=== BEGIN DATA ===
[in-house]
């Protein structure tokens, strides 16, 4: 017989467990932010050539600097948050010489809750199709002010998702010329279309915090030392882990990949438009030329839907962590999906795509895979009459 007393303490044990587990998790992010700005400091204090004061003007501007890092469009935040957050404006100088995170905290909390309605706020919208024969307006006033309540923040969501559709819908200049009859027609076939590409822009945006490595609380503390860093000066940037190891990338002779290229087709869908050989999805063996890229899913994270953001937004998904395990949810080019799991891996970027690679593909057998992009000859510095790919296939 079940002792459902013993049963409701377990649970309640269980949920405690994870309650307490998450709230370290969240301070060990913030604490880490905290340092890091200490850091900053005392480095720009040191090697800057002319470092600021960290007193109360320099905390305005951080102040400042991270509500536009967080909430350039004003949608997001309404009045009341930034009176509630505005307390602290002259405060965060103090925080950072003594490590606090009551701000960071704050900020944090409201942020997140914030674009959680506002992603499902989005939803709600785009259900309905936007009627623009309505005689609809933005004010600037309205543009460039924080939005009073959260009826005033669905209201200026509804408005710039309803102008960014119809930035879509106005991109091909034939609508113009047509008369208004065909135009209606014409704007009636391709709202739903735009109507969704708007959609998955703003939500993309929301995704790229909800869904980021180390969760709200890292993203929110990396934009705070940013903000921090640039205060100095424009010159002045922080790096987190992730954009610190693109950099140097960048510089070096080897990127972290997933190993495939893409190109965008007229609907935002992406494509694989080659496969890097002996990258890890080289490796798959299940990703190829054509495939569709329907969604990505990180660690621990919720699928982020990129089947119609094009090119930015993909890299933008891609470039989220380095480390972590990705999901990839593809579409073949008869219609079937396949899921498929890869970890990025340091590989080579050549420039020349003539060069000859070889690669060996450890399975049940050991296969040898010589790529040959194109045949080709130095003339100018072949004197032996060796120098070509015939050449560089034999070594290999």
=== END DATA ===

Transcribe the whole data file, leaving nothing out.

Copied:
[in-house]
């Protein structure tokens, strides 16, 4: 017989467990932010050539600097948050010489809750199709002010998702010329279309915090030392882990990949438009030329839907962590999906795509895979009459 007393303490044990587990998790992010700005400091204090004061003007501007890092469009935040957050404006100088995170905290909390309605706020919208024969307006006033309540923040969501559709819908200049009859027609076939590409822009945006490595609380503390860093000066940037190891990338002779290229087709869908050989999805063996890229899913994270953001937004998904395990949810080019799991891996970027690679593909057998992009000859510095790919296939 079940002792459902013993049963409701377990649970309640269980949920405690994870309650307490998450709230370290969240301070060990913030604490880490905290340092890091200490850091900053005392480095720009040191090697800057002319470092600021960290007193109360320099905390305005951080102040400042991270509500536009967080909430350039004003949608997001309404009045009341930034009176509630505005307390602290002259405060965060103090925080950072003594490590606090009551701000960071704050900020944090409201942020997140914030674009959680506002992603499902989005939803709600785009259900309905936007009627623009309505005689609809933005004010600037309205543009460039924080939005009073959260009826005033669905209201200026509804408005710039309803102008960014119809930035879509106005991109091909034939609508113009047509008369208004065909135009209606014409704007009636391709709202739903735009109507969704708007959609998955703003939500993309929301995704790229909800869904980021180390969760709200890292993203929110990396934009705070940013903000921090640039205060100095424009010159002045922080790096987190992730954009610190693109950099140097960048510089070096080897990127972290997933190993495939893409190109965008007229609907935002992406494509694989080659496969890097002996990258890890080289490796798959299940990703190829054509495939569709329907969604990505990180660690621990919720699928982020990129089947119609094009090119930015993909890299933008891609470039989220380095480390972590990705999901990839593809579409073949008869219609079937396949899921498929890869970890990025340091590989080579050549420039020349003539060069000859070889690669060996450890399975049940050991296969040898010589790529040959194109045949080709130095003339100018072949004197032996060796120098070509015939050449560089034999070594290999």